With its new E190-E2 line, Brazilian aviation giant Embraer didn’t just design, develop and deliver a family of next-gen commercial jets. The company did it faster than any other competitor had with similar aircraft. And Embraer leaders readily admit it couldn’t have gotten there—or won the 2019 PMI Project of the Year Award—without some serious project management.
In accepting the award, Luís Carlos Affonso recognized the role of PMI and A Guide to the Project Management Body of Knowledge (PMBOK® Guide) in providing some structure to the company’s project management journey. “We would not be here if not for PMI,” said Mr. Affonso, the company’s senior vice president of strategy and innovation.
Fernando Antonio Oliveira, the company’s program director, noted that like a certain organization we all know, Embraer is celebrating its 50th anniversary. While it’s certainly a major milestone, he encouraged project leaders to keep looking forward: “Don’t think about the project results,” he said at the awards gale. “Think about how you’re shaping the future.”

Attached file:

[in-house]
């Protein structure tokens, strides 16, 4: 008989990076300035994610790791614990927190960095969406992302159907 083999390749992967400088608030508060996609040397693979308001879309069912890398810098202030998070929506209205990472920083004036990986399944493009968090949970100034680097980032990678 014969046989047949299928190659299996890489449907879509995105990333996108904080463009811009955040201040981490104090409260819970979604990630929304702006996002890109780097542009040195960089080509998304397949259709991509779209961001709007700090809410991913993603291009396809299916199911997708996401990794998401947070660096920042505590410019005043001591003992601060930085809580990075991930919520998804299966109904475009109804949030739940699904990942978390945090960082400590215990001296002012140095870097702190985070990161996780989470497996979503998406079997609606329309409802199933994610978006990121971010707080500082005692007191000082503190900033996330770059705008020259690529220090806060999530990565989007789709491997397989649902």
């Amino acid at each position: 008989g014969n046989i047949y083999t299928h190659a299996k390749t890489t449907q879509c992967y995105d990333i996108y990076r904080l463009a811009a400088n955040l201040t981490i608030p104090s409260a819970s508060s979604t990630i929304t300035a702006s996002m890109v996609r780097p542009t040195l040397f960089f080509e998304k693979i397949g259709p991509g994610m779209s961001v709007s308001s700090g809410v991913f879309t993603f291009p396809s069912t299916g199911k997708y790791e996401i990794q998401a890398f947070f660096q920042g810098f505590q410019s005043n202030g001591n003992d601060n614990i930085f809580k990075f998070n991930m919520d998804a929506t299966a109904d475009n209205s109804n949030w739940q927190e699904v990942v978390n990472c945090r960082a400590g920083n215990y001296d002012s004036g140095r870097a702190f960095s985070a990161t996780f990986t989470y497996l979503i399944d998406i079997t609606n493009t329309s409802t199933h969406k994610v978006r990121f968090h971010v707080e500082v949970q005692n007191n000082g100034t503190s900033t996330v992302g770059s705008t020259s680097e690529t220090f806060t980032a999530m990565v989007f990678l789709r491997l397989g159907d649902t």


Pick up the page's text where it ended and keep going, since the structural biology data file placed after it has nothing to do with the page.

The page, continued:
Of course, we can’t talk about game-changers without mentioning the other Project of the Year finalists:
Société de transport de Montréal reimaginined one of the largest public transit rail systems in North America—making room for even more passengers.
By Cyndee Miller
“Don’t bring me problems. Bring me solutions.”
This seriously ranks as one of the world’s worst management dictates. And finally—to my eternal appreciation—someone is calling out all those folks who have uttered the phrase.
“If people only bring up problems when they have solutions you’re never going to hear about problems,” said organizational psychologist Adam Grant in the opening keynote at PMI Global Conference.
Squashing any mention of issues creates a culture where people doubt themselves. And in that kind of environment, bold ideas are left to die—or they’re taken elsewhere.